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College of Human Ecology
Cornell University

Ellen Henrietta Swallow Richards (1842 - 1911) spent the early years of her adult life tending to her ill mother, until in 1868 at the age of twenty-five, she entered Vassar College as a junior. Following graduation in 1870, she attended the newly founded Massachusetts Institute of Technology. She was admitted to MIT as a "special student" without charge. Later she discovered this was due not to her financial status, as she had thought, but to her gender. As long as she was not paying to attend, MIT could keep her name off the student roster, and thus avoid acknowledging the admission of a female student.

In June 1873 she became the first female graduate from MIT, and in the same year she received her M.A. from Vassar. She continued graduate study at MIT for two years, but was unable to obtain a doctorate in chemistry: MIT was not willing to grant its first Ph.D. in chemistry to a woman. In 1874, she was appointed to the institute faculty as an instructor in sanitary education, a position she was to hold until her death, twenty-seven years later. In June 1875 Ellen Swallow married Professor Robert Hallowell Richards, and in November, she created a Woman's Laboratory at MIT that would remain in operation until 1883, when women were allowed to join the men in MIT's classrooms.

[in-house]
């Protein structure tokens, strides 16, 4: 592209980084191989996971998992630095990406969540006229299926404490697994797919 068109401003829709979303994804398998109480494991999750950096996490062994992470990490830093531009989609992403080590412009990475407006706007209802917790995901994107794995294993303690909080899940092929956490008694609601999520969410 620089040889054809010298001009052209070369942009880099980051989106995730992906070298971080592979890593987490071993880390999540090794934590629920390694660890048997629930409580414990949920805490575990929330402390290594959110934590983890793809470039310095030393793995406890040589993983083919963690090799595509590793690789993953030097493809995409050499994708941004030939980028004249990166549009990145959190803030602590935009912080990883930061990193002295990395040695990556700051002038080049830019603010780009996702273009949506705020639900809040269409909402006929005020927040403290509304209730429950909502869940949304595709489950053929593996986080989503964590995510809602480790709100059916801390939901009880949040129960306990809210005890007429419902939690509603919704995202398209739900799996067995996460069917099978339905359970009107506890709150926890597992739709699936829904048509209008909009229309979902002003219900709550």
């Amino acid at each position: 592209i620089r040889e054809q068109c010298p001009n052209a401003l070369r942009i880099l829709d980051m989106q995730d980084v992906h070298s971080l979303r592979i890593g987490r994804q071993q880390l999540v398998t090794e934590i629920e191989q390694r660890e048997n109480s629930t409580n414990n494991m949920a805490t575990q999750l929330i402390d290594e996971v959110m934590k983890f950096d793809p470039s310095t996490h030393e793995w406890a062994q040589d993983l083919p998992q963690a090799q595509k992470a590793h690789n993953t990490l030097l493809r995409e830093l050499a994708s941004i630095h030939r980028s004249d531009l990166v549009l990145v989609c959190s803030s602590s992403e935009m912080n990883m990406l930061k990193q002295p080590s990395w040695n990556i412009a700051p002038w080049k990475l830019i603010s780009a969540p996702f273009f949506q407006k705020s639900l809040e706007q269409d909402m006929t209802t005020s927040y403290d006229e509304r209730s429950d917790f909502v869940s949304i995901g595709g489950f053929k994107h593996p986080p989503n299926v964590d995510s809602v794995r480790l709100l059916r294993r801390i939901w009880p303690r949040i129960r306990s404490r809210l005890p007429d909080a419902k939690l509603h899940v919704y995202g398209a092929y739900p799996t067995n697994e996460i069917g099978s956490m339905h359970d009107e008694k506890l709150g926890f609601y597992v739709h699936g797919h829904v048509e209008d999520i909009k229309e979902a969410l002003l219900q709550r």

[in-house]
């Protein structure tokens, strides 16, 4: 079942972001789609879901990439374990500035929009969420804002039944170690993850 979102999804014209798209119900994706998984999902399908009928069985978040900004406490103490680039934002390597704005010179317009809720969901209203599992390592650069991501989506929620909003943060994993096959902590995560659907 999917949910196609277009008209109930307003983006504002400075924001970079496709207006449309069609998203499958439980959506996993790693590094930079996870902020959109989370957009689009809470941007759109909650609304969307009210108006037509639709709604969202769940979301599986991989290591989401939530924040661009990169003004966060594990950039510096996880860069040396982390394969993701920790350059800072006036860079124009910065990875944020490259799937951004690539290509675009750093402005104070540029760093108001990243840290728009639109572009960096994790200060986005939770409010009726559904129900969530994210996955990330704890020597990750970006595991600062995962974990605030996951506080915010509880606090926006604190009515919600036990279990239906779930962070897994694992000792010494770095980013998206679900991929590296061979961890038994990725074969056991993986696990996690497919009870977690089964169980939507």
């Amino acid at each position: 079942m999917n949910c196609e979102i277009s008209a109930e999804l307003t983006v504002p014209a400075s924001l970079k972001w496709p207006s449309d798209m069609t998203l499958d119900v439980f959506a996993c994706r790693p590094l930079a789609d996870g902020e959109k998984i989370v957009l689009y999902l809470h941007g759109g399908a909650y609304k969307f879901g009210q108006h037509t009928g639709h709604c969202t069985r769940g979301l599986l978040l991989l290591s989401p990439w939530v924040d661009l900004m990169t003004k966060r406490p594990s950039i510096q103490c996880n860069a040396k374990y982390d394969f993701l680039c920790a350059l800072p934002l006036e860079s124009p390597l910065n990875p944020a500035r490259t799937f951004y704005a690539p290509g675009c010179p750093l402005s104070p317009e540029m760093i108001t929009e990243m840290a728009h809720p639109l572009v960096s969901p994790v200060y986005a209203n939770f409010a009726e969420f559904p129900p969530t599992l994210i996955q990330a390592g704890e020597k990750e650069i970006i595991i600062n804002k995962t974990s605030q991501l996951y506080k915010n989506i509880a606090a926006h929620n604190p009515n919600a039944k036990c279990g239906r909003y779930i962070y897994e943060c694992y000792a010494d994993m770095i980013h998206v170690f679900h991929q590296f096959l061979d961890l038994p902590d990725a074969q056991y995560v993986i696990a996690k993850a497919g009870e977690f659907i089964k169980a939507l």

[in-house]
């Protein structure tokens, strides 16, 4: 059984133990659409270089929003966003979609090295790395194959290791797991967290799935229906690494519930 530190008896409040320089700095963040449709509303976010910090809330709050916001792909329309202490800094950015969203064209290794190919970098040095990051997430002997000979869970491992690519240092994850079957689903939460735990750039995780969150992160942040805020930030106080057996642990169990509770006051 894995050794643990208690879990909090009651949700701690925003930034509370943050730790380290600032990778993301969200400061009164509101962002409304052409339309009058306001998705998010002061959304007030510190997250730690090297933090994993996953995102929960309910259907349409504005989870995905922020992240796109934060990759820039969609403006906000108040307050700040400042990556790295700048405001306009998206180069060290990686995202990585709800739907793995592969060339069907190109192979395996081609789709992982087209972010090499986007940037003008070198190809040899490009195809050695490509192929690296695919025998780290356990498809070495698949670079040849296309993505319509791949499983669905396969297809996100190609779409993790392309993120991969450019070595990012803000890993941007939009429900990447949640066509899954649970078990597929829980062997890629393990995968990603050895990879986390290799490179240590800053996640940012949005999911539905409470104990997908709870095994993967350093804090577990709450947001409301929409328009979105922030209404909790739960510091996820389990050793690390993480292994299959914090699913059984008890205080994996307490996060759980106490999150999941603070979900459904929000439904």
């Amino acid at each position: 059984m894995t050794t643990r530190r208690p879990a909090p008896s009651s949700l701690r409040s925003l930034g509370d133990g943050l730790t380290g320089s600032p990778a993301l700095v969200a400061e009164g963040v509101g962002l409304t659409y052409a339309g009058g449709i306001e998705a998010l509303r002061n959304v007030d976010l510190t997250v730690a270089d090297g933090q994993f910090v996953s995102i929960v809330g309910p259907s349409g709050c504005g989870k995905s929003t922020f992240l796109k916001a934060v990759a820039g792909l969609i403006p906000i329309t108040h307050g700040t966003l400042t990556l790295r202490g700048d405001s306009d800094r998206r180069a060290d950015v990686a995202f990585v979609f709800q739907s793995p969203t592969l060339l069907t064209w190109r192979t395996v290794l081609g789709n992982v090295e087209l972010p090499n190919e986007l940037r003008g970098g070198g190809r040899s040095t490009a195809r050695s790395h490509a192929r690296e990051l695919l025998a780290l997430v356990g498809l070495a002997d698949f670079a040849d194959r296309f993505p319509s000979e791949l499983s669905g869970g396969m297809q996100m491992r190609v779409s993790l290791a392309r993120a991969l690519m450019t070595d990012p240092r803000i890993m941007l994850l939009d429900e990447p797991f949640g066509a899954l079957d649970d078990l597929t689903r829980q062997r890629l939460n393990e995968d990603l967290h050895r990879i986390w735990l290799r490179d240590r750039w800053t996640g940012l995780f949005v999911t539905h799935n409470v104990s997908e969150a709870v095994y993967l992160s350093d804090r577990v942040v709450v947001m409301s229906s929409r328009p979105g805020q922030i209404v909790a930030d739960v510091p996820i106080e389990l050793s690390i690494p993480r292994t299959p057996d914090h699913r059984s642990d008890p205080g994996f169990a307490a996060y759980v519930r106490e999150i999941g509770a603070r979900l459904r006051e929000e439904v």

In 1890, Ellen Richards began to switch her focus to home economics with the start of the New England Kitchen and the Boston School of Housekeeping, which aimed to improve the standard of American living. Unfortunately, both programs proved unsuccessful. Starting in 1899, she organized summer conferences in Lake Placid, New York to work "for the betterment of the home." Within five years, the attendance at these conferences grew from the ten original members to over seven hundred participants. The efforts of these conferences culminated in December 1908 with the establishment of the American Home Economics Association (AHEA), which was dedicated to "the improvement of living conditions in the home, the institutional household, and the community." Richards presided over the AHEA until her retirement in 1910.

Ellen Richards had "faith in science as a cure-all." She used this faith to provide new avenues for women in the scientific arena, and in the process, she created the field of home economics.



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